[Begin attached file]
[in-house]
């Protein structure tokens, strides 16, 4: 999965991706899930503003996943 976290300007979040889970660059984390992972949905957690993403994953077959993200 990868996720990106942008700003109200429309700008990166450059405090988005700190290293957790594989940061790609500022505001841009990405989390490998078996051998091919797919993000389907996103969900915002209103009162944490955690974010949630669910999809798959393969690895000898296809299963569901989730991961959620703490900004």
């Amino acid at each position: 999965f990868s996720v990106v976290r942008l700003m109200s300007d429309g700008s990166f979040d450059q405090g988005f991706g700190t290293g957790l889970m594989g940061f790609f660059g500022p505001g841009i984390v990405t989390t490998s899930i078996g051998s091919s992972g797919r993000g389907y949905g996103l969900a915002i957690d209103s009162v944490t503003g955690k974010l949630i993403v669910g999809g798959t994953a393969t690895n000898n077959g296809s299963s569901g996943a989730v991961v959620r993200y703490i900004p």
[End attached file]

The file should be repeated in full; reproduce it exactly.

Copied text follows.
[in-house]
């Protein structure tokens, strides 16, 4: 999965991706899930503003996943 976290300007979040889970660059984390992972949905957690993403994953077959993200 990868996720990106942008700003109200429309700008990166450059405090988005700190290293957790594989940061790609500022505001841009990405989390490998078996051998091919797919993000389907996103969900915002209103009162944490955690974010949630669910999809798959393969690895000898296809299963569901989730991961959620703490900004």
């Amino acid at each position: 999965f990868s996720v990106v976290r942008l700003m109200s300007d429309g700008s990166f979040d450059q405090g988005f991706g700190t290293g957790l889970m594989g940061f790609f660059g500022p505001g841009i984390v990405t989390t490998s899930i078996g051998s091919s992972g797919r993000g389907y949905g996103l969900a915002i957690d209103s009162v944490t503003g955690k974010l949630i993403v669910g999809g798959t994953a393969t690895n000898n077959g296809s299963s569901g996943a989730v991961v959620r993200y703490i900004p």